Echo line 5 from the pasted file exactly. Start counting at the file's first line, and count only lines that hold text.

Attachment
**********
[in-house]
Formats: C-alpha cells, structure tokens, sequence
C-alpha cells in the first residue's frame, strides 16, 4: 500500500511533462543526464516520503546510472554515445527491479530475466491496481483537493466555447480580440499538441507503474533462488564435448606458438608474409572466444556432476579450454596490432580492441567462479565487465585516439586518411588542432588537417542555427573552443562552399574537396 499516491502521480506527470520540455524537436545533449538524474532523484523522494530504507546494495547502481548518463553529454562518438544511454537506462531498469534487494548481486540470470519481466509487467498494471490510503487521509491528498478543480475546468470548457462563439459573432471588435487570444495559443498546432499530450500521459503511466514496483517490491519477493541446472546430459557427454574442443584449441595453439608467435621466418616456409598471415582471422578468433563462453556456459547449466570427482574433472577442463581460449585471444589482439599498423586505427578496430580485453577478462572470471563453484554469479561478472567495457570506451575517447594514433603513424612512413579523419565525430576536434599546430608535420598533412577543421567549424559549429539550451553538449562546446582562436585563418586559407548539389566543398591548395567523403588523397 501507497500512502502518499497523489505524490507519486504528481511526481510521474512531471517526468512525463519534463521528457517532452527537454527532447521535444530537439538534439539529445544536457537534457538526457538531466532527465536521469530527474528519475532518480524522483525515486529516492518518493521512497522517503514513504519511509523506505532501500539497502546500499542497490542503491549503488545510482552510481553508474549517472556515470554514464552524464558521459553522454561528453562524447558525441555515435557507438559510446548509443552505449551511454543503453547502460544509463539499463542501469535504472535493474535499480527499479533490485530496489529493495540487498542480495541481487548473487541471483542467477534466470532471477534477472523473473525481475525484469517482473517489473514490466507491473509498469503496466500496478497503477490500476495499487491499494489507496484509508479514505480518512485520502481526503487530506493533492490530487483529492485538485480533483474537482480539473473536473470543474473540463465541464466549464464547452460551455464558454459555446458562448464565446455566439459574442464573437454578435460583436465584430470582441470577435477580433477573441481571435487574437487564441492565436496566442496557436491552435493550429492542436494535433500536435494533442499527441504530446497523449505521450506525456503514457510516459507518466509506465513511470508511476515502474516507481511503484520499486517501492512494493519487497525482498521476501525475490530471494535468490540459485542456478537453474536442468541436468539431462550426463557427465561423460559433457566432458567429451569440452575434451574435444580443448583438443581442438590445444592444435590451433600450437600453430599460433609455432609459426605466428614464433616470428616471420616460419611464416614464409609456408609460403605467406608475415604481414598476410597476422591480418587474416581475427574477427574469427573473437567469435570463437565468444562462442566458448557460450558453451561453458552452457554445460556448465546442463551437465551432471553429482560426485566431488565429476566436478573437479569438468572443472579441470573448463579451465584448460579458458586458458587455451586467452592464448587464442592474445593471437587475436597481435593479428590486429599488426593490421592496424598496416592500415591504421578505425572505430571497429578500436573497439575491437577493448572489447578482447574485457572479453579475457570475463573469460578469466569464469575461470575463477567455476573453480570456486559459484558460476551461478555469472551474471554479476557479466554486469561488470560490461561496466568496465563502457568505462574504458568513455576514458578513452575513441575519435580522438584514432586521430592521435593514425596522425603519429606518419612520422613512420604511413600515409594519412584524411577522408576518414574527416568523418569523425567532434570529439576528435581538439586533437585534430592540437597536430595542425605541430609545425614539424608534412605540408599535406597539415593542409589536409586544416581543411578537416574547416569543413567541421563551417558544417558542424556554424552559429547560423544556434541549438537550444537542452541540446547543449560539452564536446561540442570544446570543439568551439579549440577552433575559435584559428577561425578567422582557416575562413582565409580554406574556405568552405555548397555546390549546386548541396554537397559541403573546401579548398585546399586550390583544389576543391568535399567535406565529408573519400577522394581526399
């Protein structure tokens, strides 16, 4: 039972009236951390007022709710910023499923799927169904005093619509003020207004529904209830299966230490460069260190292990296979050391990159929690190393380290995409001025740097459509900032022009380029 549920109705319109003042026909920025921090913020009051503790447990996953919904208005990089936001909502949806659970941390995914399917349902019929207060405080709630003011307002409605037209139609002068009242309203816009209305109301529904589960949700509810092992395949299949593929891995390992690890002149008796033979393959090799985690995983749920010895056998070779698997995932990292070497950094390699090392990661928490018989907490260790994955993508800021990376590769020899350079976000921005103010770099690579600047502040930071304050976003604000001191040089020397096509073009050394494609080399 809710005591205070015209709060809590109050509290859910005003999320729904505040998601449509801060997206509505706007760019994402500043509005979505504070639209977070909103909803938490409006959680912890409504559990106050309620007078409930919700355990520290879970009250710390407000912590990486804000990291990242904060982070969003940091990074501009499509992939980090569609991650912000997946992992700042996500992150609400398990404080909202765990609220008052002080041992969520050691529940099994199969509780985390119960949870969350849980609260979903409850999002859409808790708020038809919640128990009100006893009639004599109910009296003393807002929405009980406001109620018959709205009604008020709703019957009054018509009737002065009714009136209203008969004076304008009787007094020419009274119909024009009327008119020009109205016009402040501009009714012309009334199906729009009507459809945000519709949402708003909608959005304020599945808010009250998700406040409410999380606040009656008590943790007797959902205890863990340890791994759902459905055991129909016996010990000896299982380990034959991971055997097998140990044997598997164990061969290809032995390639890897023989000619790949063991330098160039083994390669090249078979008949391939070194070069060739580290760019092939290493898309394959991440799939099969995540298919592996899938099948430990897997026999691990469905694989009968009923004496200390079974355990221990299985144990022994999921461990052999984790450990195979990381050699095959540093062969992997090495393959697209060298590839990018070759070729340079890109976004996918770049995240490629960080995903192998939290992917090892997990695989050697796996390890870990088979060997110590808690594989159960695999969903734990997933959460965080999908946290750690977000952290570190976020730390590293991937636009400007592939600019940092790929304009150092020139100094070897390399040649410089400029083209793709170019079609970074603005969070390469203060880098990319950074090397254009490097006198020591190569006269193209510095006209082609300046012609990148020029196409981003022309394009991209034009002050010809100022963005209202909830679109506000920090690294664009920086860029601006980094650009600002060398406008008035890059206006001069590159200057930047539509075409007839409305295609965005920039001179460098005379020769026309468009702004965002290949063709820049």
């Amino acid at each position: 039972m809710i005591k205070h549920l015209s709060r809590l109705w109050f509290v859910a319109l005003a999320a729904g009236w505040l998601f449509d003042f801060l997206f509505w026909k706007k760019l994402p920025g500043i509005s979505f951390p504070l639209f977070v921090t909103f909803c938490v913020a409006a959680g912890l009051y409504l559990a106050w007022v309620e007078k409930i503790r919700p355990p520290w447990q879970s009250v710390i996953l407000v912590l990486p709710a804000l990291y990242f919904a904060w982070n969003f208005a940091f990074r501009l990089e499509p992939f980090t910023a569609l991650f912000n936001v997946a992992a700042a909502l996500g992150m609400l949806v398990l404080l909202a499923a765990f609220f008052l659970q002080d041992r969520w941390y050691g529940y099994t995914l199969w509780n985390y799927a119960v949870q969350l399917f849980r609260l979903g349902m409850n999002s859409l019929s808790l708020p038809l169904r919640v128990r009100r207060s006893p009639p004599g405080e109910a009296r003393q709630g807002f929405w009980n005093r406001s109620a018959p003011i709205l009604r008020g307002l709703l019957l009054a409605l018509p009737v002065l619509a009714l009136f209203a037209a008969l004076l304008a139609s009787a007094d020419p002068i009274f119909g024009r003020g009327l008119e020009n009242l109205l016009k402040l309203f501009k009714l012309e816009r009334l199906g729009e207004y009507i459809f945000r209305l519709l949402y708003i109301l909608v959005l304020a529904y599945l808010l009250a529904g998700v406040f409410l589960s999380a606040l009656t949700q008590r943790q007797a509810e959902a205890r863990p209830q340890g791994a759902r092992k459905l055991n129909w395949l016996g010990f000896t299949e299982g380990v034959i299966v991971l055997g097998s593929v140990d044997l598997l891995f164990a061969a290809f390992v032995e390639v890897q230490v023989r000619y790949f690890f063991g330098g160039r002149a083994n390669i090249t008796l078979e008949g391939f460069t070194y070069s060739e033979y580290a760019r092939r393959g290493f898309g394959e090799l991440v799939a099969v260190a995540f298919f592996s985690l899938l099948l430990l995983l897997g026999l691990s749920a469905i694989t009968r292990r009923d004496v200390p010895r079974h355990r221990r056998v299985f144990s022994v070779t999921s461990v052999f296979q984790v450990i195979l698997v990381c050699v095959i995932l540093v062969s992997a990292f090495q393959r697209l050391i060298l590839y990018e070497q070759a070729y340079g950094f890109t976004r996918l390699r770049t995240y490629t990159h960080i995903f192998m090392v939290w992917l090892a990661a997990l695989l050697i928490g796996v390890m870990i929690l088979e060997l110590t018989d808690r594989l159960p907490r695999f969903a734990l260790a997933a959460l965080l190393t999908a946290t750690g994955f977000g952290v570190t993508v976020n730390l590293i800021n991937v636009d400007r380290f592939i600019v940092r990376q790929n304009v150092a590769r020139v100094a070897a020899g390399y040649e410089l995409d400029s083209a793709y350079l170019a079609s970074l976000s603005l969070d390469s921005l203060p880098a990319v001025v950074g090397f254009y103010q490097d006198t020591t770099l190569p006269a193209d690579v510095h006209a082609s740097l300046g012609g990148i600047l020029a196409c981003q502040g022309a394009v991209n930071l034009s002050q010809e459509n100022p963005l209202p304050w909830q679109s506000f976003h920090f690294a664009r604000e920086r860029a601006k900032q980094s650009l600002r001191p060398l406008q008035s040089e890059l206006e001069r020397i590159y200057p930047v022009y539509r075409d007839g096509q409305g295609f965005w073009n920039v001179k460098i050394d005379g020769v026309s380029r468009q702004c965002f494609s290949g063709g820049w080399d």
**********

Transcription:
């Amino acid at each position: 039972m809710i005591k205070h549920l015209s709060r809590l109705w109050f509290v859910a319109l005003a999320a729904g009236w505040l998601f449509d003042f801060l997206f509505w026909k706007k760019l994402p920025g500043i509005s979505f951390p504070l639209f977070v921090t909103f909803c938490v913020a409006a959680g912890l009051y409504l559990a106050w007022v309620e007078k409930i503790r919700p355990p520290w447990q879970s009250v710390i996953l407000v912590l990486p709710a804000l990291y990242f919904a904060w982070n969003f208005a940091f990074r501009l990089e499509p992939f980090t910023a569609l991650f912000n936001v997946a992992a700042a909502l996500g992150m609400l949806v398990l404080l909202a499923a765990f609220f008052l659970q002080d041992r969520w941390y050691g529940y099994t995914l199969w509780n985390y799927a119960v949870q969350l399917f849980r609260l979903g349902m409850n999002s859409l019929s808790l708020p038809l169904r919640v128990r009100r207060s006893p009639p004599g405080e109910a009296r003393q709630g807002f929405w009980n005093r406001s109620a018959p003011i709205l009604r008020g307002l709703l019957l009054a409605l018509p009737v002065l619509a009714l009136f209203a037209a008969l004076l304008a139609s009787a007094d020419p002068i009274f119909g024009r003020g009327l008119e020009n009242l109205l016009k402040l309203f501009k009714l012309e816009r009334l199906g729009e207004y009507i459809f945000r209305l519709l949402y708003i109301l909608v959005l304020a529904y599945l808010l009250a529904g998700v406040f409410l589960s999380a606040l009656t949700q008590r943790q007797a509810e959902a205890r863990p209830q340890g791994a759902r092992k459905l055991n129909w395949l016996g010990f000896t299949e299982g380990v034959i299966v991971l055997g097998s593929v140990d044997l598997l891995f164990a061969a290809f390992v032995e390639v890897q230490v023989r000619y790949f690890f063991g330098g160039r002149a083994n390669i090249t008796l078979e008949g391939f460069t070194y070069s060739e033979y580290a760019r092939r393959g290493f898309g394959e090799l991440v799939a099969v260190a995540f298919f592996s985690l899938l099948l430990l995983l897997g026999l691990s749920a469905i694989t009968r292990r009923d004496v200390p010895r079974h355990r221990r056998v299985f144990s022994v070779t999921s461990v052999f296979q984790v450990i195979l698997v990381c050699v095959i995932l540093v062969s992997a990292f090495q393959r697209l050391i060298l590839y990018e070497q070759a070729y340079g950094f890109t976004r996918l390699r770049t995240y490629t990159h960080i995903f192998m090392v939290w992917l090892a990661a997990l695989l050697i928490g796996v390890m870990i929690l088979e060997l110590t018989d808690r594989l159960p907490r695999f969903a734990l260790a997933a959460l965080l190393t999908a946290t750690g994955f977000g952290v570190t993508v976020n730390l590293i800021n991937v636009d400007r380290f592939i600019v940092r990376q790929n304009v150092a590769r020139v100094a070897a020899g390399y040649e410089l995409d400029s083209a793709y350079l170019a079609s970074l976000s603005l969070d390469s921005l203060p880098a990319v001025v950074g090397f254009y103010q490097d006198t020591t770099l190569p006269a193209d690579v510095h006209a082609s740097l300046g012609g990148i600047l020029a196409c981003q502040g022309a394009v991209n930071l034009s002050q010809e459509n100022p963005l209202p304050w909830q679109s506000f976003h920090f690294a664009r604000e920086r860029a601006k900032q980094s650009l600002r001191p060398l406008q008035s040089e890059l206006e001069r020397i590159y200057p930047v022009y539509r075409d007839g096509q409305g295609f965005w073009n920039v001179k460098i050394d005379g020769v026309s380029r468009q702004c965002f494609s290949g063709g820049w080399d």